Steins;Gate 1st Half
I haven’t seen many animes that come from visual novels. Most anime that is released is either adapted from manga, video games or light novels. The only series I can think of off the top of my head that I’ve watched that came from visual novels are the Higurashi and Umineko series, both by the same company. Steins;Gate, made the by the same companies that made Chaos;Head (which I have yet to see), is a visual novel dealing with time travel on a very minor scale. This quirky, slow paced series is now on my list for completely original animes, with very cleverly written characters and a story that kept me coming back episode after episode, just to try to figure out what the hell is going on.
Set in Akihabara, Steins;Gate follows self-proclaimed mad scientist Rintarō Okabe who heads up a “Future Gadget Laboratory” with his long time childhood friend Mayuri Shiina and hacker guru Itaru Hashida . During a conference, Okabe meets Kurisu Makise who explains they met 15 minutes ago, even though he doesn’t remember it. Soon after, he discovers her dead, followed by everyone disappearing. More strange events follow, such as a text message showing as being sent a week ago after it was just sent and the conference Okabe attended presumably being canceled even though he was there. This leads to the discovery that a microwave the group owns, which causes bananas to turn to gel, is in essence a time machine that is able to send text messages to the past.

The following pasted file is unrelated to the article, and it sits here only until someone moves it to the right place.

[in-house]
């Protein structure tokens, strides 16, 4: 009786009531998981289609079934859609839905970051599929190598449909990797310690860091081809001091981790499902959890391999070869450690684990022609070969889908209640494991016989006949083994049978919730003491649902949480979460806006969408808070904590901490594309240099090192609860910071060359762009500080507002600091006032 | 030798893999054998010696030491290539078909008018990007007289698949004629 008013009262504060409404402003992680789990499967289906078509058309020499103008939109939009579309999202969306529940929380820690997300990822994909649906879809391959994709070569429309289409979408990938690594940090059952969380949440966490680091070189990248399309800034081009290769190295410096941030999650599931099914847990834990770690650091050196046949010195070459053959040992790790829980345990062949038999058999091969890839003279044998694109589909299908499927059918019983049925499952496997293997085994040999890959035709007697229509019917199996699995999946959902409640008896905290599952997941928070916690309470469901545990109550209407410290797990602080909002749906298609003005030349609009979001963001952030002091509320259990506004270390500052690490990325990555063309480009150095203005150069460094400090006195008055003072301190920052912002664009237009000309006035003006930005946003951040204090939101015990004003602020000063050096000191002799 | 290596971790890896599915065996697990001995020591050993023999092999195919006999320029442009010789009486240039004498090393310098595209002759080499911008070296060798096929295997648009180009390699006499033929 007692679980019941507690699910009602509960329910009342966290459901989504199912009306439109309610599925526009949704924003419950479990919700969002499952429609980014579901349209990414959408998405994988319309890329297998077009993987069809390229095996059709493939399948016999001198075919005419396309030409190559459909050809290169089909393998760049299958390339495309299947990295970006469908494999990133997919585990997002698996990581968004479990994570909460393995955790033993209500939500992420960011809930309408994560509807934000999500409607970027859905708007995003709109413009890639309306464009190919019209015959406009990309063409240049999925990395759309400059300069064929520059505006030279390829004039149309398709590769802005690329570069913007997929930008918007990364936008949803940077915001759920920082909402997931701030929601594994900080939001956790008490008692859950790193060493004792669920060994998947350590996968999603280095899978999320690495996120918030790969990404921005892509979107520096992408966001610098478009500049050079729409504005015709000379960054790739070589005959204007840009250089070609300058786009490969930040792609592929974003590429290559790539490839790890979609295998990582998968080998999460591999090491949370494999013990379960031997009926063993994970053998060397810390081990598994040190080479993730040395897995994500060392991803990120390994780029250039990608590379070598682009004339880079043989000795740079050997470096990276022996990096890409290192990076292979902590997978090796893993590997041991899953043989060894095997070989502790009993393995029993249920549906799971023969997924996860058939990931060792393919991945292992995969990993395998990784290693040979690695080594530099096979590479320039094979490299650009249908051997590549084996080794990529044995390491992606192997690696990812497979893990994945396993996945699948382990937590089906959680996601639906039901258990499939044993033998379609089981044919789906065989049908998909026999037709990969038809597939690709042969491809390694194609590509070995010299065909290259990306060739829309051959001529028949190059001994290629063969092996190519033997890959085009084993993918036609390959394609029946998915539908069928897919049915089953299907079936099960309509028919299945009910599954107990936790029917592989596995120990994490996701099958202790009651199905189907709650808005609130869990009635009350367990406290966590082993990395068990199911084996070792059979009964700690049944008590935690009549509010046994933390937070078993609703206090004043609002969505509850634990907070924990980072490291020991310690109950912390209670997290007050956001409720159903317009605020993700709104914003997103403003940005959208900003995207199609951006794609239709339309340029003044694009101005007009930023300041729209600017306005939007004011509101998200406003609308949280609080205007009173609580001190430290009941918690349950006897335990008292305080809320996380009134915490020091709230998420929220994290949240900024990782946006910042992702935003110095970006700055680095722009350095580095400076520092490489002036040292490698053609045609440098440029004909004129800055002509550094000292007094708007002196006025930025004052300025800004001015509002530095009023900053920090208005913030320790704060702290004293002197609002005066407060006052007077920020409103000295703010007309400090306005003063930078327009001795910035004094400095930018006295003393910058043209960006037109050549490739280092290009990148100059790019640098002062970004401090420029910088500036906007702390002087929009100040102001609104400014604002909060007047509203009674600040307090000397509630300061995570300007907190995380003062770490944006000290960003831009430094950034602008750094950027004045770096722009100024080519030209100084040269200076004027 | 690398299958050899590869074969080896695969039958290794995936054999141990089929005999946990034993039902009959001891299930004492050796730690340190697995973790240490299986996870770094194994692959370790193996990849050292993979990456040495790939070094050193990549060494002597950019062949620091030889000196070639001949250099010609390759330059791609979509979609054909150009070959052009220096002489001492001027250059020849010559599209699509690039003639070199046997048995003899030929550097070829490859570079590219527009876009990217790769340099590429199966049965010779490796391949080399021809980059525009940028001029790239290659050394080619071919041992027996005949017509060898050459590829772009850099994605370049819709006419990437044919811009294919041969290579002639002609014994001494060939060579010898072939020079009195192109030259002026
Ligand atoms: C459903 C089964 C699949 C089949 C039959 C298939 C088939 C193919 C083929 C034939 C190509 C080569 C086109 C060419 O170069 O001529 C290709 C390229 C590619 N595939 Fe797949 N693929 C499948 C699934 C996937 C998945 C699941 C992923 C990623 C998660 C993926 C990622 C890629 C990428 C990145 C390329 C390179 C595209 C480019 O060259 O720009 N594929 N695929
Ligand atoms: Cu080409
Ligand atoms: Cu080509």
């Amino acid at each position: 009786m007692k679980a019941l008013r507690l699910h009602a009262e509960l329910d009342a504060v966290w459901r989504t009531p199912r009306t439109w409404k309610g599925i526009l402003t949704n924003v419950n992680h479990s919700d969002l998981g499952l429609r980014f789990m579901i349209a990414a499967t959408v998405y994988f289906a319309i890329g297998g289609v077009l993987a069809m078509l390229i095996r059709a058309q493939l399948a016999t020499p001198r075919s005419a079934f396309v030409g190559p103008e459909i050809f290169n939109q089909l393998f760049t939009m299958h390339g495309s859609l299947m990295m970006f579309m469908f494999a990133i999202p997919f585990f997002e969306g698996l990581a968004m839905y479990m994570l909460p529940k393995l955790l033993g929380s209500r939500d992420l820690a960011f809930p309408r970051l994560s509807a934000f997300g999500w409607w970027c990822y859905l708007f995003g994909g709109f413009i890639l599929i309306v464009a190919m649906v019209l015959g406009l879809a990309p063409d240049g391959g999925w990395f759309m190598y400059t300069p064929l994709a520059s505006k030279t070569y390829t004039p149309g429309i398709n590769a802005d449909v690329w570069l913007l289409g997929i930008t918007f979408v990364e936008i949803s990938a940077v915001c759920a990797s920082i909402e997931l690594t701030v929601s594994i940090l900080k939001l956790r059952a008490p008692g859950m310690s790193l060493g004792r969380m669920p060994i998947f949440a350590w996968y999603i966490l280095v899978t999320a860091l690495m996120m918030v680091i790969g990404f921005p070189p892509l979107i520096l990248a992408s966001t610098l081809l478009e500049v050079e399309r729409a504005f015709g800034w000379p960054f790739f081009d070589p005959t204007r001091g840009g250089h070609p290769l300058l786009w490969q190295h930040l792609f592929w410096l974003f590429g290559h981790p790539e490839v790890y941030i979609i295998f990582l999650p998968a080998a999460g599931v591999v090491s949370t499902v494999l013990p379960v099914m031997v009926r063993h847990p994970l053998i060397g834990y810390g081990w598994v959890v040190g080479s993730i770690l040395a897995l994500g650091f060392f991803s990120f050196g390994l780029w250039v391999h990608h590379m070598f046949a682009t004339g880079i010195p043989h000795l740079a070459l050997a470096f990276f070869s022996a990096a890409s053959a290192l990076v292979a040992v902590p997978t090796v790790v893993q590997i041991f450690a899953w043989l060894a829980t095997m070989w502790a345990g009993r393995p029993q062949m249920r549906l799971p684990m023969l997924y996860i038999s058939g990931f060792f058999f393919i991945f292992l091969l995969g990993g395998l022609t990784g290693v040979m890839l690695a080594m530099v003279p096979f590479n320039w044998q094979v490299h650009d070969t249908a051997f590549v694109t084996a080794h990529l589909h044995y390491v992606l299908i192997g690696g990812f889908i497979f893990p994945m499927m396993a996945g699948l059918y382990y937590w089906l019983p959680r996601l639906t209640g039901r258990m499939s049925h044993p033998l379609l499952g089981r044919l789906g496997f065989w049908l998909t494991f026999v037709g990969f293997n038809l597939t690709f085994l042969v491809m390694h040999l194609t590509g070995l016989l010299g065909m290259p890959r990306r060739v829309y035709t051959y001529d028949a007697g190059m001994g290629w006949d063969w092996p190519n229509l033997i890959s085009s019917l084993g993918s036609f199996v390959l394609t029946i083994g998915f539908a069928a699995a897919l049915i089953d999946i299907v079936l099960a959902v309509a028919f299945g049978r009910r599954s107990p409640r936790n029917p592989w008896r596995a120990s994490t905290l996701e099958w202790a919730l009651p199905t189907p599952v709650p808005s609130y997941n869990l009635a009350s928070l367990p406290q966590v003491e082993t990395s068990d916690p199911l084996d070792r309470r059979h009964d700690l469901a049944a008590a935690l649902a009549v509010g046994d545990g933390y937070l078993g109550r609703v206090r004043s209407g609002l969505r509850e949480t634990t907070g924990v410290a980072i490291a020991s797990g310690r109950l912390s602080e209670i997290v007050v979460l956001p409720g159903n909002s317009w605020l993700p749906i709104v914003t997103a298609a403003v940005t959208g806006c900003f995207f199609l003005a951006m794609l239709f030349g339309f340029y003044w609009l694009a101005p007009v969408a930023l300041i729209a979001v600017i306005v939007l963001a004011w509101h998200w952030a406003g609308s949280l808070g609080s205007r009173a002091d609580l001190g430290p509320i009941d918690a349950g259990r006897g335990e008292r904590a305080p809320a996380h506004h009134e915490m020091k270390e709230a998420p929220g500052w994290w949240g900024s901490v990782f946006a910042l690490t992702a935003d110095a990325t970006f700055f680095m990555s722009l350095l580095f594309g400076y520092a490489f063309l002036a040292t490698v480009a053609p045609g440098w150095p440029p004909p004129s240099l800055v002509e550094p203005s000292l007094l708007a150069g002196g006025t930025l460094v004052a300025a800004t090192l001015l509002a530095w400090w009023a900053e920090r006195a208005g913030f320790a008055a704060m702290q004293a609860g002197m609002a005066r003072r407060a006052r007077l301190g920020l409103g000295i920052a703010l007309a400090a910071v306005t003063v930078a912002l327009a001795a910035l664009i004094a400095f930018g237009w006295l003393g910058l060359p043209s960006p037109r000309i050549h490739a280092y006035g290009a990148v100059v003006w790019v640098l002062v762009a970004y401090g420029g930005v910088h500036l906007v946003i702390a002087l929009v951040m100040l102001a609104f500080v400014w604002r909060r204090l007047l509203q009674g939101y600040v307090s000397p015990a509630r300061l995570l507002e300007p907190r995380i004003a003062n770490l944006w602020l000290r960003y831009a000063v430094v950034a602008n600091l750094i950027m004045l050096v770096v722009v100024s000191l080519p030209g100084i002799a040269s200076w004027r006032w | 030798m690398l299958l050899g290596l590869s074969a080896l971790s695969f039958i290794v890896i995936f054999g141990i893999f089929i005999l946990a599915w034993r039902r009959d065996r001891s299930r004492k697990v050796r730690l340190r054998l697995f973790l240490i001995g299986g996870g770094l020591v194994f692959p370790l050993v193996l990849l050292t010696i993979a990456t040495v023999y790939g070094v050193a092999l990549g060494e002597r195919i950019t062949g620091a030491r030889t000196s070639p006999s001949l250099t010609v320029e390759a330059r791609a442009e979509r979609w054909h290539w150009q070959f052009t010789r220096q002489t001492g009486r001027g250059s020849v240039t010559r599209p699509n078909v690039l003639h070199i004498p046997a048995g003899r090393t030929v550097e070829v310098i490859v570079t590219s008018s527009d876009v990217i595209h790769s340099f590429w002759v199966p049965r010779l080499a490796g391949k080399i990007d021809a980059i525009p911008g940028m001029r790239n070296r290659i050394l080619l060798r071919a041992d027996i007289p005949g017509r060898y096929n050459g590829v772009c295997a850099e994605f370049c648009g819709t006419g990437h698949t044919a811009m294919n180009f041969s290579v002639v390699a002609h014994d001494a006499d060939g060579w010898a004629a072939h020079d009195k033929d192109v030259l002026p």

Okabe, through experimentation, begins to gradually understand how his time machine works. As more and more people in his circle of acquaintances find out about the machine, more messages are sent back altering the past and present. Also, Okabe discovers he is able to retain his memory through the shifts, referring to the ability as “Reading Steiner.” Another group, named SERN, associated with the Large Hadron Collidor, have also been attempting time travel of their own and seem to have Okabe’s group on their radar.
One thing I’ve noticed with animes based of visual novels, which is present in Steins;Gate, is how well written the characters are. In this series, everyone has a very distinct and well thought out personality, and no character I feel is left out more than the others. Sure, Okabe and Makise are the leads, but every other character is developed as their own individual. Okabe is extremely quirky, as he often talks to himself on his cell phone as if he is talking to a secret organization, and Shiina always introduces herself with a little tune. If anything, the characters drive the story in Steins;Gate, unlike in most series where the plot just moves forward and the characters get dragged along and react.
The setting of the anime has its own personality as well. Most of Akihabara that is shown is shaded, as the tall building create shadows in the alleys that are most frequented by the characters. The sounds of the city and locales feel natural and add to the somber and realistic tone of the series. When things change in the city, due to the groups’ time meddling, you can almost feel the loss Okabe experiences because the area he lives in is so well presented and a constant, conscious part of the series.
I’ve only watched halfway through the series and I ended on a cliffhanger episode, which I regret doing, but there was no way for me to know there would be such a shocking turning point halfway through such a quietly presented series. I mentioned that the pacing is slow, but it makes Steins;Gate excellent. Not much happens in the first few episodes, and the story really doesn’t start to become clear until around episode four or five, but getting there felt fast. After the first episode finished, I asked myself, “That was it? That wasn’t 20 minutes!” In my desire, I quickly moved on to the next episode, then the next, and so on. When the series is done, you can look for my review of the 2nd half, because I assure you I will likely blow through it so fast it’ll feel like I just jumped forward in time.